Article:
Poppy had been searching for her own creative outlet for years, and glass art happened to be the perfect match! Her hand-crafted pieces often incorporate found mirrors and vintage glass – giving them a beautifully nostalgic quality.

Get to know Poppy Templeton here.

Secateur Me Baby makes funky plant stakes from recycled plastic! Photo – Amelia Stanwix for The Design Files.

Mike Sullivan is the coffee buyer turned product designer behind the clever venture. Photo – Amelia Stanwix for The Design Files.

‘The curves visually grab the eye; however allow for plants to rest, nestle, cling, weave, and wrap around the structures,’ Mike says. Photo – Amelia Stanwix for The Design Files.

Mike Sullivan, The Melbourne Designer Who Found His Niche Making Sculptural + Sustainable Plant Stakes!

Fun, sculptural and colourful aren’t exactly the words that jump to mind when you think of plant stakes. And yet, it’s the perfect way to describe Secateur Me Baby’s wavy, creative products designed to support plant growth!

Melbourne-based Mike Sullivan started making his own colourful stakes after his love for houseplants turned into a bit of an obsession during one of 2020’s many lockdowns.

Now the self-taught product designer has turned the traditionally boring plant stake into something that’s equal parts practical and playful, using recycled plastics and all sustainable materials!

Get to know Mike Sullivan here.

Libby Haines’ beautiful paintings capture the messy nature of everyday life. Photo – Amelia Stanwix for The Design Files

Melbourne artist Libby Haines in her home’s spare room, which has become her painting studio. Photo – Amelia Stanwix for The Design Files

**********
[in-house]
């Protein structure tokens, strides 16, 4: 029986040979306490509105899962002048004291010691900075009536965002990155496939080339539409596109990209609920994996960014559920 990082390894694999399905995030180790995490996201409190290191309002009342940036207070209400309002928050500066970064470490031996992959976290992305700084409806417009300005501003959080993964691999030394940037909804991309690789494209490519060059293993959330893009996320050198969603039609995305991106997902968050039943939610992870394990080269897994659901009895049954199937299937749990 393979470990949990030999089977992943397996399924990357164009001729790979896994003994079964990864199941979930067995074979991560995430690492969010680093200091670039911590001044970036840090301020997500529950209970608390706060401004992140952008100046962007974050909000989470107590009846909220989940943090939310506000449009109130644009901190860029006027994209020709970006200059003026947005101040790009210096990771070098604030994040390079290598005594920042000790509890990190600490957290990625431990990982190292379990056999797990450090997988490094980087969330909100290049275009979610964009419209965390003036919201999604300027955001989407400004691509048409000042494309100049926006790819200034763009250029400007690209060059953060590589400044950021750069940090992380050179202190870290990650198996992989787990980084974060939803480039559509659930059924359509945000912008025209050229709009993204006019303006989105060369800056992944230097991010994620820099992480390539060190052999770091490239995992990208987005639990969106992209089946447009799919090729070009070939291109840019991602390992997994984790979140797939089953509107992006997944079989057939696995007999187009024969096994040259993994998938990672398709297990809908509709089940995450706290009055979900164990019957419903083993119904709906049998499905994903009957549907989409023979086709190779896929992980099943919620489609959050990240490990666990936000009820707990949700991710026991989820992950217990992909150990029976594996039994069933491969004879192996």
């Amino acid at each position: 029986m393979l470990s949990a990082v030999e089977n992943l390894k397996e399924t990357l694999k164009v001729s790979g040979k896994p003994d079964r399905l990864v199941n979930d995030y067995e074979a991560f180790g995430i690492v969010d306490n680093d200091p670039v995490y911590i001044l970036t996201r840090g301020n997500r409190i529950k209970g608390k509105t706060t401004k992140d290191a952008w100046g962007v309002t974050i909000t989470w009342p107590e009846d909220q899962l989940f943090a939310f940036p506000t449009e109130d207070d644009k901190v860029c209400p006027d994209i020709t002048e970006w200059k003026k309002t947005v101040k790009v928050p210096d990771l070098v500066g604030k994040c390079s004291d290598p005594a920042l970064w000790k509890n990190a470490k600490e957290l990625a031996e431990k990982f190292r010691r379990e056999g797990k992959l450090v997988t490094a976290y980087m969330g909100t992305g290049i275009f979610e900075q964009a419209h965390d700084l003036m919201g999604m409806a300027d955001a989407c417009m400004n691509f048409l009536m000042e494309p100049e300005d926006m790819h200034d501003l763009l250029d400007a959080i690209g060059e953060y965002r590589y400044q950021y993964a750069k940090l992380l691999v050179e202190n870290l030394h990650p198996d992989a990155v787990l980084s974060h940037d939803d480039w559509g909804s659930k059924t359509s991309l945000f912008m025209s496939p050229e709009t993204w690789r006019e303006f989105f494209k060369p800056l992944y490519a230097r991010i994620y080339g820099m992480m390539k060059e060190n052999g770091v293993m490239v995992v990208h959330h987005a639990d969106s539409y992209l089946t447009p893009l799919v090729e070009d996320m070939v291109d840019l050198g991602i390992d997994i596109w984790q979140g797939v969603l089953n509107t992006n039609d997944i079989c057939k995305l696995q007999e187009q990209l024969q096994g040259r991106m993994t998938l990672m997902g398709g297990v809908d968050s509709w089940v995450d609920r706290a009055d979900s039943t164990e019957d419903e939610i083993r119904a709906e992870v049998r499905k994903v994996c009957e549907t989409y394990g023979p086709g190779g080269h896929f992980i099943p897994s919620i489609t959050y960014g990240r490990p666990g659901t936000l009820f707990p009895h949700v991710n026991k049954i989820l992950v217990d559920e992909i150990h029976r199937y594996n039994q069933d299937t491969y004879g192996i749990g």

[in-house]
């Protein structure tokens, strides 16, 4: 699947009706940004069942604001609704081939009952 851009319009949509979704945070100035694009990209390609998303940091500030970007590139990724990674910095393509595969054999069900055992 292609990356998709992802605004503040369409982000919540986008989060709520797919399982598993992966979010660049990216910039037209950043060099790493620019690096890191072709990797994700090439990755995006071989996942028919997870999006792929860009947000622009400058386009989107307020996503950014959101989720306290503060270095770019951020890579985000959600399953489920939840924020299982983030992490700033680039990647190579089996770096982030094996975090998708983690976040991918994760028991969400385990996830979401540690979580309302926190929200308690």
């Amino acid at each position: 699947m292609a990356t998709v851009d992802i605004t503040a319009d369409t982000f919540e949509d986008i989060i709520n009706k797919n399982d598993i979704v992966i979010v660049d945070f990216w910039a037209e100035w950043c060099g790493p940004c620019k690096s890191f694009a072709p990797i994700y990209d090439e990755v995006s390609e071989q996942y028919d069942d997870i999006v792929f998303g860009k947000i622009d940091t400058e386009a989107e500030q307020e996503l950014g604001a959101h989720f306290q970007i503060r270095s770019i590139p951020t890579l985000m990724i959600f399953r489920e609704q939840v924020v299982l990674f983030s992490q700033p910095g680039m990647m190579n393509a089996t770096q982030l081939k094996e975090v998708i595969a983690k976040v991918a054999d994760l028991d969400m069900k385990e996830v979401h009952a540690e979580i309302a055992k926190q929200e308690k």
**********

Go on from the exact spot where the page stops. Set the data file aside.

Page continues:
Thoughtful details and real-life clutter characterises her works. Photo – Amelia Stanwix for The Design Files

‘Because the scenes are taken straight my life there is often an erratic look to the layout, a cluster of random objects and air of mess. From there I try to reimagine the scene through vivid colours and textures to create a feeling.’ Photo – Courtesy of Libby Haines

Libby Haines, The Melbourne Artist Whose Still Life Paintings Are Instagram Famous

When Libby Haines posts a picture of her still-life paintings on Instagram, they sell out within seconds. In minutes there’s an endless stream of comments saying ‘SOLD’ in a rapid-fire attempt to claim the Melbourne artist’s beautiful vignettes for themselves.

It’s an overwhelming response that Libby says she never expected when she returned to her childhood love of painting at the start of the pandemic. And she credits social media for giving her the power to become a full-time artist — a dream that once seemed ‘impossible’ to her!

Get to know Libby Haines here.

Ceramic artist Lucy Tolan! Photo – Amelia Stanwix for The Design Files

In addition to some upcoming exhibitions, Lucy’s also has a new collection launching at Jardan in November, which consists of three vessels in some exciting new colours! Photo – Amelia Stanwix for The Design Files

And it’s easy to see why her playful pieces are often popping up in our TDF home features! Photo – Amelia Stanwix for The Design Files

Lucy Tolan, The Innovate Melbourne Ceramicist 

Lucy Tolan’s beautifully handcrafted ceramics are instantly recognisable – and they’re constantly appearing on the carefully curated coffee tables, consoles and shelves in many of our home tours!

The local artist has created a signature style that’s completely her own, thanks to the intriguing ‘seams’, textures and bold colours of her one-of-a-kind vessels. And in just a few short years, this distinctive ‘visual language’ has quickly made her of Melbourne’s most beloved creatives.

Get to know Lucy Tolan here.

Caro Pattle with one of her larger pieces. Photo – Amelia Stanwix for The Design Files